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Dr. Christie's GPS and Geocaching Guide for Educators

Steps in Creating EduCaching Lessons for K-12 Classrooms

Dr. Christie's hands-on, learn-by-doing model of professional development is equally applicable in K-12 classrooms. Once teachers have experienced this model - and been in the role of learners working with other learners to solve problems - they can apply this model in their own classrooms. Teachers will modify the activity to align with specific state and local standards and grade level or developmental level of their students. But the principles of using GPS receivers, geocaching, and discovery learning remain the same.


Basically, K-12 teachers need to follow these steps in planning similar workshops for their classrooms:

  • Buy, rent, or borrow GPS receivers (one for each group of 3-4 students). Schools or school districts may soon be purchasing class sets of GPS units for rotating use in classrooms.
  • Decide on the curricular focus of the lesson/activity.
  • Train a small group of students (from within the teacher’s class or from a group of older students) on the use of GPS receivers. They will serve as mentors to each of the small groups of students participating in the lesson/activity. Schools or school districts may soon identify GPS mentors who can help in any classroom.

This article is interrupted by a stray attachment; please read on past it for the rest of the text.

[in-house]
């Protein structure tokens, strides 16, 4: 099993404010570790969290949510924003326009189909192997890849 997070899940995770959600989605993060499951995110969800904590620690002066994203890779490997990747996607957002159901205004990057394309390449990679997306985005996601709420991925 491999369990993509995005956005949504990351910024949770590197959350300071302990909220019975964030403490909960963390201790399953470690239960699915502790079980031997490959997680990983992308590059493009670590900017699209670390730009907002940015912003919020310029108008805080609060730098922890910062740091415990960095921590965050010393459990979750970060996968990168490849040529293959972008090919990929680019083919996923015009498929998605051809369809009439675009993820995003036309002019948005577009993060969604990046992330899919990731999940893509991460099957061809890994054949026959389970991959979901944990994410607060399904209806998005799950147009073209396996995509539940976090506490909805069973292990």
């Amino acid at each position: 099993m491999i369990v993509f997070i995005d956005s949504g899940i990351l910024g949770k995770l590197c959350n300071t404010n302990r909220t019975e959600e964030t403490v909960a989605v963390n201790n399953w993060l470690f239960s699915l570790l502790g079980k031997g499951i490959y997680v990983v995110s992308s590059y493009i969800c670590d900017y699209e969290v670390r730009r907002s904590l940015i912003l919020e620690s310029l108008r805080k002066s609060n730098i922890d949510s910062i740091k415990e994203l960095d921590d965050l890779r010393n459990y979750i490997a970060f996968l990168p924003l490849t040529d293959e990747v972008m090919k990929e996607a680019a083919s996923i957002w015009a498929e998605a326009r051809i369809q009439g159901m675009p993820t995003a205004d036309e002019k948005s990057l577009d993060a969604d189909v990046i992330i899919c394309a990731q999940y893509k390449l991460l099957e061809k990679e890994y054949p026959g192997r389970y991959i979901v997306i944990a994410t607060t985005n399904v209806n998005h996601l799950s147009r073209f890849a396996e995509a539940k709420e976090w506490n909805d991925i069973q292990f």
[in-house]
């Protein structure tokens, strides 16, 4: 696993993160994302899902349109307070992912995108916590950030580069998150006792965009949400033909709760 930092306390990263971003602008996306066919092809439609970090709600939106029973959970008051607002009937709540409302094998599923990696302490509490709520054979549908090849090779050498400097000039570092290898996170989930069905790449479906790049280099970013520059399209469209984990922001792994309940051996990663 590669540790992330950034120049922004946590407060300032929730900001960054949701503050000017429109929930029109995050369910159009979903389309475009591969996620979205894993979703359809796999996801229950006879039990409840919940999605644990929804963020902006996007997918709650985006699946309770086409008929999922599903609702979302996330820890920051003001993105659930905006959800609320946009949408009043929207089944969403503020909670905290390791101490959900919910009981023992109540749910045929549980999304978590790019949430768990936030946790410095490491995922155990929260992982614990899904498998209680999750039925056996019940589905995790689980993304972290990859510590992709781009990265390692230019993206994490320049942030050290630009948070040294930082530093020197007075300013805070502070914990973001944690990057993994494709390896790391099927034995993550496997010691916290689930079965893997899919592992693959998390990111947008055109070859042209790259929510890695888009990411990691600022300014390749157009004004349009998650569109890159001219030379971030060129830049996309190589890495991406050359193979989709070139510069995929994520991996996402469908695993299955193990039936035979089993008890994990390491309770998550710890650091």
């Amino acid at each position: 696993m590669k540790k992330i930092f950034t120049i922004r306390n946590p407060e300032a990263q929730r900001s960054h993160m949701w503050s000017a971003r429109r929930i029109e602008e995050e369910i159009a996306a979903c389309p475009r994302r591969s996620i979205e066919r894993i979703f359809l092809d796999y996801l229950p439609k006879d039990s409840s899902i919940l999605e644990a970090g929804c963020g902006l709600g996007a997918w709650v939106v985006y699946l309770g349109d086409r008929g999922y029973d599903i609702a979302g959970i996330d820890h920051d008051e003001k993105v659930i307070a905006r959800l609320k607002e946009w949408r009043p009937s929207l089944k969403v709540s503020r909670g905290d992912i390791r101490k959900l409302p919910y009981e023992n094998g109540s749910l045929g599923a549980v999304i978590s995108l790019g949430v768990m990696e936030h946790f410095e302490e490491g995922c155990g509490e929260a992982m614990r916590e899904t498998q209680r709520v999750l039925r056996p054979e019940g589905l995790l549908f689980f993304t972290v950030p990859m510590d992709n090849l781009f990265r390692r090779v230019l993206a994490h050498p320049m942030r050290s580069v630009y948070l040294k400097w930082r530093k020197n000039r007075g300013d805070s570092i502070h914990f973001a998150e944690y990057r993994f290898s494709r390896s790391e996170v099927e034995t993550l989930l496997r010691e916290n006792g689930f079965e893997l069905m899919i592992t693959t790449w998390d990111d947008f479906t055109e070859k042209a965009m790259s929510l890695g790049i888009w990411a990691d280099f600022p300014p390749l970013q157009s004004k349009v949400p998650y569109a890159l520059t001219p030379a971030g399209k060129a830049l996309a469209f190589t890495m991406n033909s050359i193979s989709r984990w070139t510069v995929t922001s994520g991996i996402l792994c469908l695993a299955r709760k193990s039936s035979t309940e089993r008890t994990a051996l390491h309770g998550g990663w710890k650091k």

• Gather objects or create clues that will foster learning, raise curiosity, and encourage discussion about the curricular area chosen. (See the example of a sixth grade teacher’s unit on US National Parks below.)
  • Place these objects/clues in inexpensive plastic containers with an appropriate label. The label I use is pictured below:

Geocaching Label

  • Hide these geocaches (with the help of mentors) at least 100 yards apart in the vicinity of your classrooms or other outdoor area to which the school has access.
  • Record the coordinates of each geocache in GPS receivers.
  • Introduce the lesson/activity to the class.
  • Divide the class into groups (with no more than four per group).
  • Provide brief instruction on the use of GPS receivers and specify how the mentors will help each group.
  • Give each team a GPS receiver containing the coordinates of the geocaches they are assigned to find.
  • Send each team and mentor outside to work collaboratively to find their assigned geocaches. Allow time for students to experiment, make mistakes, talk about these mistakes and how to overcome them, find their geocaches, and return to their classroom with their geocaches in hand.
  • Facilitate small group discussions (within each team) about the contents of the geocaches and how these contribute to students’ understanding of the curricular area.
  • Facilitate a large group discussion (across all teams) about students’ understanding of the curricular area.
  • Facilitate a large group discussion about students’ experiences with GPS and geocaching, including suggestions for future GPS/geocaching experiences.